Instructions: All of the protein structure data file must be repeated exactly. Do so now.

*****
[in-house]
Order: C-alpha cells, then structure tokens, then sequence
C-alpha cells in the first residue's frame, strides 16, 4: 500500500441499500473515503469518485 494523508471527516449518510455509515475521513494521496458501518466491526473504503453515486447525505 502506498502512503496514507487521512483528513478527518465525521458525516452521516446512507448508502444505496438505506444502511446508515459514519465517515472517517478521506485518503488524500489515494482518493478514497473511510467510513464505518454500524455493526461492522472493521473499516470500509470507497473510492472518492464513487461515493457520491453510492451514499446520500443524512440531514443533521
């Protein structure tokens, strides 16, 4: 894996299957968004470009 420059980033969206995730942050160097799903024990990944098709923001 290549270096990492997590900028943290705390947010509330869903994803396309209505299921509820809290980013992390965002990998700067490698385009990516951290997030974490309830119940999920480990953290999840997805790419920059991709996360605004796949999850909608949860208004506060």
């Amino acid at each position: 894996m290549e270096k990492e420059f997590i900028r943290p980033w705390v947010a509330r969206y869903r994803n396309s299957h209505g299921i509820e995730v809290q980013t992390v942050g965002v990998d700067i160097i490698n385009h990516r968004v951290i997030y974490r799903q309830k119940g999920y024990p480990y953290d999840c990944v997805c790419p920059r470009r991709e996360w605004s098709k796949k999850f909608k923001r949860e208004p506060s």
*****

[in-house]
Order: C-alpha cells, then structure tokens, then sequence
C-alpha cells in the first residue's frame, strides 16, 4: 500500500441499500473515503469518485 494523508471527516449518510455509515475521513494521496458501518466491526473504503453515486447525505 502506498502512503496514507487521512483528513478527518465525521458525516452521516446512507448508502444505496438505506444502511446508515459514519465517515472517517478521506485518503488524500489515494482518493478514497473511510467510513464505518454500524455493526461492522472493521473499516470500509470507497473510492472518492464513487461515493457520491453510492451514499446520500443524512440531514443533521
């Protein structure tokens, strides 16, 4: 894996299957968004470009 420059980033969206995730942050160097799903024990990944098709923001 290549270096990492997590900028943290705390947010509330869903994803396309209505299921509820809290980013992390965002990998700067490698385009990516951290997030974490309830119940999920480990953290999840997805790419920059991709996360605004796949999850909608949860208004506060």
């Amino acid at each position: 894996m290549e270096k990492e420059f997590i900028r943290p980033w705390v947010a509330r969206y869903r994803n396309s299957h209505g299921i509820e995730v809290q980013t992390v942050g965002v990998d700067i160097i490698n385009h990516r968004v951290i997030y974490r799903q309830k119940g999920y024990p480990y953290d999840c990944v997805c790419p920059r470009r991709e996360w605004s098709k796949k999850f909608k923001r949860e208004p506060s």